August 18, 2010

28CN: Adventist Outreach Earns Church Role in World Mission Conference

Adventist Outreach Earns Church
Role in World Mission Conference
Sharing Christ in twenty-first century among collaborative event’s goals
Seventh-day Adventists were among representatives from more than 100 Christian denominations who met in Edinburgh, Scotland last month to envision the future of world mission.
The event marks 100 years since the first Edinburgh World Missionary Conference, considered a watershed in the collaborative shaping of mission.
While several Adventists attended the 1910 conference as delegates, church leaders participated for the first time this year, a testament to the denomination’s reputation for outreach, said Ganoune Diop, director of the Adventist Church’s Global Mission Study Centers.
“World Christianity can no longer address mission without factoring in the impact of Adventist mission worldwide,” said Diop, who co-chaired the Foundations of Mission session, one of nine session themes during the conference.
Other topics included Christian mission among other faiths, mission and postmodernists, Christian communities in contemporary contexts, and authentic discipleship.

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Ganoune Diop, director of the Adventist Church’s Global Mission Study Centers, presents at the Edinburgh World Missionary Conference in June. The event was organized to commemorate the first such global conference on mission in 1910. [photo: Gary Doak]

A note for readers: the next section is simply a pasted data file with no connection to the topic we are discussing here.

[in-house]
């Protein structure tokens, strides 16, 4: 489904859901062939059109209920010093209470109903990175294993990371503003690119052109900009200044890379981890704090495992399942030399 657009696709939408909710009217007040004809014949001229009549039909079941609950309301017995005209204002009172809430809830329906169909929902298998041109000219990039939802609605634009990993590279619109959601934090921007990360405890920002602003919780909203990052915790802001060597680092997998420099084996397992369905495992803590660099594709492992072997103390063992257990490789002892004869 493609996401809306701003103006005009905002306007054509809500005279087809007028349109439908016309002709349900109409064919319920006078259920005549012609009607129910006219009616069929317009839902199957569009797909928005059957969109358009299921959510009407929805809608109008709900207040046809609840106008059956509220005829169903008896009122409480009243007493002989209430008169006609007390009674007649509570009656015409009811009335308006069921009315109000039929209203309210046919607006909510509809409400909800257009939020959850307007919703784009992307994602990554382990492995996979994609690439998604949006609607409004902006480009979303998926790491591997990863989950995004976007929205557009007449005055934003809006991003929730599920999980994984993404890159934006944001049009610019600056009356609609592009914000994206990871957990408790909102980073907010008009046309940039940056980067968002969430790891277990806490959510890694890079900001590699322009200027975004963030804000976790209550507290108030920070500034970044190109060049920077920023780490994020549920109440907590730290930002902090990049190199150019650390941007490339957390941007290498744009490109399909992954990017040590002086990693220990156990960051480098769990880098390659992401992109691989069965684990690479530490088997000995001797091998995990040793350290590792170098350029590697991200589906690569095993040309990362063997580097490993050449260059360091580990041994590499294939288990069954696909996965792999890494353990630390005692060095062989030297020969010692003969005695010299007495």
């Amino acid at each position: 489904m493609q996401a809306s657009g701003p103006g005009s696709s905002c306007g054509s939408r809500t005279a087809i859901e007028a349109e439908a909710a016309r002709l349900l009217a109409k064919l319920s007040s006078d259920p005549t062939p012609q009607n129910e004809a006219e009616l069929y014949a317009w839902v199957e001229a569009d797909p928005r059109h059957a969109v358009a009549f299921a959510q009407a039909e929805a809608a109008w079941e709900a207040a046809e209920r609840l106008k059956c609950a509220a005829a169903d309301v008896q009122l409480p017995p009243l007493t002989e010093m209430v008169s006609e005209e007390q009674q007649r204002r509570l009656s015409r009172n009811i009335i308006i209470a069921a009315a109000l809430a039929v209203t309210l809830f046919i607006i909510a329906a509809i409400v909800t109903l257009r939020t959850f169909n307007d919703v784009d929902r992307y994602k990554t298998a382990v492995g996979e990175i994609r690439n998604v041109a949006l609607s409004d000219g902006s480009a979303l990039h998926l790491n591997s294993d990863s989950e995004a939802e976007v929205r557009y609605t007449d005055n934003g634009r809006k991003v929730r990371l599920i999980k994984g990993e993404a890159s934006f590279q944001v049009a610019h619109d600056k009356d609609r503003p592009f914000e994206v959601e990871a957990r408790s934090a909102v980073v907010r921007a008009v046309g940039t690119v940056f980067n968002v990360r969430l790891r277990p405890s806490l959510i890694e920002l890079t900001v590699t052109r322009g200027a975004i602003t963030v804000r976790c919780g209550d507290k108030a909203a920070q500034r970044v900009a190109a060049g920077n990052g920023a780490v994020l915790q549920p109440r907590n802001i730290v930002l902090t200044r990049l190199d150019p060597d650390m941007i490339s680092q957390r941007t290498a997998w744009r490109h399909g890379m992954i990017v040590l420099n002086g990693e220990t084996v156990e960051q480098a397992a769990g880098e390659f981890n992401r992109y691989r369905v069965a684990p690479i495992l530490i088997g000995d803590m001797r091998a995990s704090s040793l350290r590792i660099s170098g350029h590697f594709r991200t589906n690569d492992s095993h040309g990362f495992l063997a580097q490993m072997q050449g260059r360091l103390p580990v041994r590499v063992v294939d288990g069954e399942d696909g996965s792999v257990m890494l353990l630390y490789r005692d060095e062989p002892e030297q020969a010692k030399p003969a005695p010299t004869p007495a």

Delegates--among them Adventists Cheryl Doss, director of the church’s Institute of World Mission; and John McVay, New Testament scholar and Walla Walla University president--represented 77 national entities, 65 countries of origin and 62 languages.

During the June 2 to 6 conference, delegates shaped mission and Christian witness in thetwenty-first century, and also reviewed landmarks in mission since the 1910 conference. Among milestones profiled was the Adventist Church’s medical ministry at Andrews Memorial Hospital during the 1940s in Jamaica, where today about one in 11 citizens is Adventist.
Diop said delegates learned to view mission as the “heartbeat of God,” a “humbling and refreshing” experience.
Working with other faiths to propel mission at events such as the Edinburgh World Missionary Conference does not mean the church is compromising its distinct beliefs, doctrinal integrity, or mission outreach, Diop said.
“Adventists are in fact encouraged to collaborate with any agency that promotes Christ,” said Diop, referencing a statement in the church’s Working Policy.*
“As Adventists, we are not part of the ecumenical movement. It is clear that we cannot be restricted in our doctrines and values, but the theme of this conference was witnessing, with Christ as a mobilizing force. That’s certainly an area of commonality we can rally around,” Diop said.
*”We recognize those agencies that lift of Christ before men as a part of the divine plan for evangelization of the world, and we hold in high esteem Christian men and women in other communions who are engaged in winning souls to Christ.” [Working Policy, no. 75]
                                                                          -- Reported by Elizabeth Lechleitner, Adventist News Network